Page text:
God Root – Salt and Rot (CD self-released / digital Horror Pain Gore Death Productions, 11 July 2017)
The music world suffered a great, if largely unheralded, loss around the end of 2014, when ambient-experimental blackened doom duo Sadgiqacea, one of the only good things to ever come out of Philadelphia, ceased operations. (Our review of their last album can be found here). The pair briefly reunited to perform at last year’s Shadow Woods festival, but otherwise it seems they’ve been occupied with other projects. While guitarist/vocalist Evan Void continued on as a member of Hivelords and Tombs (both of which were discussed here), drummer/vocalist Fred Grabosky (aka the artist behind FTG Illustrations) was quietly assembling some other like-minded individuals to form a brand new group. After shifting a few pieces around for a little bit, the line-up stabilized with bassist/vocalist Ross Bradley, guitarist/vocalist Joe Hughes, guitarist Keith Riecke, and Jordan Stiff who is credited with “noise” and guitar, all joining forces as God Root.
The band’s second official release, Salt and Rot saw the light of day just a few weeks ago, and the guys are now gearing up to hit the road with New Jersey’s Sunrot. A full list of those dates, all over the northeastern and midwestern U.S., can be found down below, but first let’s check out that new album!
“We hope this record helps people escape,” said bassist Bradley about Salt and Rot. “That’s what we wrote it for and we paid a lot of attention to how it moves from track to track and what kind of journey it takes a listener on. Thematically the record deals with the frailty of human life and of ego and the dogmas we’ve tried to build for ourselves. It’s about facing one’s mortality and letting go of what you can’t control, destroying those oppressive forces trying to control and manipulate you and becoming self-reliant outside of these systems.”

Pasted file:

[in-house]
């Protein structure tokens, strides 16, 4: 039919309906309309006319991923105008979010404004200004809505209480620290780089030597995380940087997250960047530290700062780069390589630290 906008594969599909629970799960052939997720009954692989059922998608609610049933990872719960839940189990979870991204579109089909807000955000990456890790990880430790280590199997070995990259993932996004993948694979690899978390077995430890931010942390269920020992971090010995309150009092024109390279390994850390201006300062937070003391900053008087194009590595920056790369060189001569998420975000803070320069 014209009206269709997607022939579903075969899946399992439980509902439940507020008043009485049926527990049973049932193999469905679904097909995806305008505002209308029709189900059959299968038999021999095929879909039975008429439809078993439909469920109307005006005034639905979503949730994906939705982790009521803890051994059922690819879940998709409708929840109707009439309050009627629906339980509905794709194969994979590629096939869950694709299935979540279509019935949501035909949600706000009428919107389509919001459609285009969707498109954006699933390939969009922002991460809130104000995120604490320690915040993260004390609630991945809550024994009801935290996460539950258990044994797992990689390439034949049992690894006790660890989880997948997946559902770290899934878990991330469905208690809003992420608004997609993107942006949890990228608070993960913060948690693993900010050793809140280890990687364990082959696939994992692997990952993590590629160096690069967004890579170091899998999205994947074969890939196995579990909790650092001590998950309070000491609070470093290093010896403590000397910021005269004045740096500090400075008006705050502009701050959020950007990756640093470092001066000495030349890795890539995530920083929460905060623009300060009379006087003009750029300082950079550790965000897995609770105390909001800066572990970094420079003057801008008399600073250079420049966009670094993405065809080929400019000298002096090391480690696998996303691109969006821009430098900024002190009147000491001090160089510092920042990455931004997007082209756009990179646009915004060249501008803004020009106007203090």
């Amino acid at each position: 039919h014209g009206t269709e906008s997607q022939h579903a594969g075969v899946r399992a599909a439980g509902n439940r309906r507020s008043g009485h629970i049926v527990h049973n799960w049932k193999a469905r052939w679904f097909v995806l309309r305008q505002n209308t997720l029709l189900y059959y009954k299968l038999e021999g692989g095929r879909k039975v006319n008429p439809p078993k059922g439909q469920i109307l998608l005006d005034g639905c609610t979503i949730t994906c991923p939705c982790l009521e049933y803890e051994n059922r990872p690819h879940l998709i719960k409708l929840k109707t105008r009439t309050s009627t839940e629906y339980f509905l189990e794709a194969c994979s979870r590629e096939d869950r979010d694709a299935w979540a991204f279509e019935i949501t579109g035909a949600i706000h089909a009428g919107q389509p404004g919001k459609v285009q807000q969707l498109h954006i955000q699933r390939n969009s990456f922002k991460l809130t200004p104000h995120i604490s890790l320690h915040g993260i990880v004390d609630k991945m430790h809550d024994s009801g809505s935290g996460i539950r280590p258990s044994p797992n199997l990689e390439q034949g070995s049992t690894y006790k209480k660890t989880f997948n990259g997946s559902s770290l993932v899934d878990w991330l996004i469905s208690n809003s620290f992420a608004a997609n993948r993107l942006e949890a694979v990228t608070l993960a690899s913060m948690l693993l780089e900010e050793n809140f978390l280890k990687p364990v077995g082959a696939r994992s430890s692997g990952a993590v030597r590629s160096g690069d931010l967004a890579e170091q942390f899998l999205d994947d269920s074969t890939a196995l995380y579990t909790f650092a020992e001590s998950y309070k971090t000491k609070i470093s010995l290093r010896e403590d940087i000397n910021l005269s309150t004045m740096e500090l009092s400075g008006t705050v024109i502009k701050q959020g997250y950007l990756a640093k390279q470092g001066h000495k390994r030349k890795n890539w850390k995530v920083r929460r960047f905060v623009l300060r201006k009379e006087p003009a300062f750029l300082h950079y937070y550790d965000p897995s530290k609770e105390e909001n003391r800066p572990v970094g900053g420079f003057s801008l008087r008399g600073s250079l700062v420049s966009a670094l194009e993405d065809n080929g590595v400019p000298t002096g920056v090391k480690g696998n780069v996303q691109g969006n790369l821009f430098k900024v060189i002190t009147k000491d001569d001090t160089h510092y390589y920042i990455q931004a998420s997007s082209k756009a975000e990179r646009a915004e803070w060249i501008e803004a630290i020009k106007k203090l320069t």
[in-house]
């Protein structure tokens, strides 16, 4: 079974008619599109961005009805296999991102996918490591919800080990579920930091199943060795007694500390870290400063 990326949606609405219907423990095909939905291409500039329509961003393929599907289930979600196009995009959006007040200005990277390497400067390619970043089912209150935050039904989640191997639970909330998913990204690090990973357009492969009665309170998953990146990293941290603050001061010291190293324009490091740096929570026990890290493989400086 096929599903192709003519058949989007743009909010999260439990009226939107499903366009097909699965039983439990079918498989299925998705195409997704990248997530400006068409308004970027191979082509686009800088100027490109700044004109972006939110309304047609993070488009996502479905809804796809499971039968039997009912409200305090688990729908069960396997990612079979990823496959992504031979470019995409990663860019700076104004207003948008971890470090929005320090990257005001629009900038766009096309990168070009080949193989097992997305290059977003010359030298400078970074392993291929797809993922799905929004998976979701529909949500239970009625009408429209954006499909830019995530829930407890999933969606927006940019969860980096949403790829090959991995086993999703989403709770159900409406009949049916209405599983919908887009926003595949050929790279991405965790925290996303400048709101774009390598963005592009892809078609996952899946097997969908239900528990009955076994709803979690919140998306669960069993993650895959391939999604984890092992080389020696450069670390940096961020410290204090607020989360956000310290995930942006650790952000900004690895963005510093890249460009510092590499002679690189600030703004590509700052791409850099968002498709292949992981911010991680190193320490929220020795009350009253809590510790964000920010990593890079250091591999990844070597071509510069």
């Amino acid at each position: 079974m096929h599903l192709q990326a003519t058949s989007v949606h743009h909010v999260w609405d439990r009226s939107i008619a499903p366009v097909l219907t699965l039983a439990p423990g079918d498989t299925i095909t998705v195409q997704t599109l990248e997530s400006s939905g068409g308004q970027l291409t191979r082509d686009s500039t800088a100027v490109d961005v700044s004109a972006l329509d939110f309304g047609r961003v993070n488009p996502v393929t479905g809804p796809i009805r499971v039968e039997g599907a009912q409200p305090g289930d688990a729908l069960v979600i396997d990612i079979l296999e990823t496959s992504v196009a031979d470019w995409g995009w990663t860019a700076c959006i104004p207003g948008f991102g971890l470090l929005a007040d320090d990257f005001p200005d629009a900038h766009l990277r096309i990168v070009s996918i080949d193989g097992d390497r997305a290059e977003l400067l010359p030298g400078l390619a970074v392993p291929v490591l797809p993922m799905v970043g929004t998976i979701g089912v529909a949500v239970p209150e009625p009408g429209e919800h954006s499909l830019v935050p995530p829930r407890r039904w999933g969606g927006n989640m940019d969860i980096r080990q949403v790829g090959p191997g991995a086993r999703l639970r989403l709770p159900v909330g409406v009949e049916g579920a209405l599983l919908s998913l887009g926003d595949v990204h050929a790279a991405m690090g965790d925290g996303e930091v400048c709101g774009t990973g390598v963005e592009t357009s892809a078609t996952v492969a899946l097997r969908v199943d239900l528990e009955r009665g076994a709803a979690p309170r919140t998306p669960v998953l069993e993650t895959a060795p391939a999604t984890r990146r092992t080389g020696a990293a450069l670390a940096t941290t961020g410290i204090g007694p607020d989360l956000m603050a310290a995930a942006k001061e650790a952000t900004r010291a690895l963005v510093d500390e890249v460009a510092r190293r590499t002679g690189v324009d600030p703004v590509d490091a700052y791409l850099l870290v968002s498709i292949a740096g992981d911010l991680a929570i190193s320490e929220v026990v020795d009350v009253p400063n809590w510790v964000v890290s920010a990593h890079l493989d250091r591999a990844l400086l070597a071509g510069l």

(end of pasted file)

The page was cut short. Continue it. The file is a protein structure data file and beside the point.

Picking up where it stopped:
Whether these four tracks actually make the listener feel better may be debatable, but the general sense of unease here bears a resemblance to the feeling of confronting something that makes you very uncomfortable or anxious head on, and dealing with it until either you overcome that feeling or it overcomes you.
Introductory track “Reclamation” starts with ambient noise and slow tribal-sounding drumming, gradually adding monk-like chanting; the song increases in intensity as more voices and more noises continue to build over the course of its six-minute running length. This then fades into the longest composition to appear on the album: fourteen-minute “From Hounds to Silent Skies” with a very ambient, slow and heaaavy doom foundation. Here we find a cacophony of different voices screaming and shrieking and yelling, and following a rather unnerving Grand Accelerando throughout the mid-section, these are replaced by numerous layers of echoey whispers.
As it turns out, much of this confused amalgam comes courtesy of friends and family of the band: “We put a call out to our friends and family to contribute something they wanted to let go of,” explained Bradley. “We recorded their voices/read their writings. Some of these were personal stories and some were phrases or names that meant something to them. It was really harrowing and humbling to have these people we love be as vulnerable and open and honest as they were.”
With all of that disconcerting energy out in the open, the record continues with the instrumental “The Peak is Our Threshold” — various combinations of sustained feedback and random cymbal crashes that keep building, circling around and around for over six minutes until finally it dies away. Fourth and final song “Conscious Disease” opens on a slow drumbeat, augmented by a disconcerting blend of cookie monster style growls on one side, and spoken word on the other, both giving a sense of dread and depression (although the message ominously hints at the possibility of permanently escaping all of it), before finally achieving a sort of resolution, in the form of megalithic slow doom carrying the listener away over the last several minutes.
* * * * * * *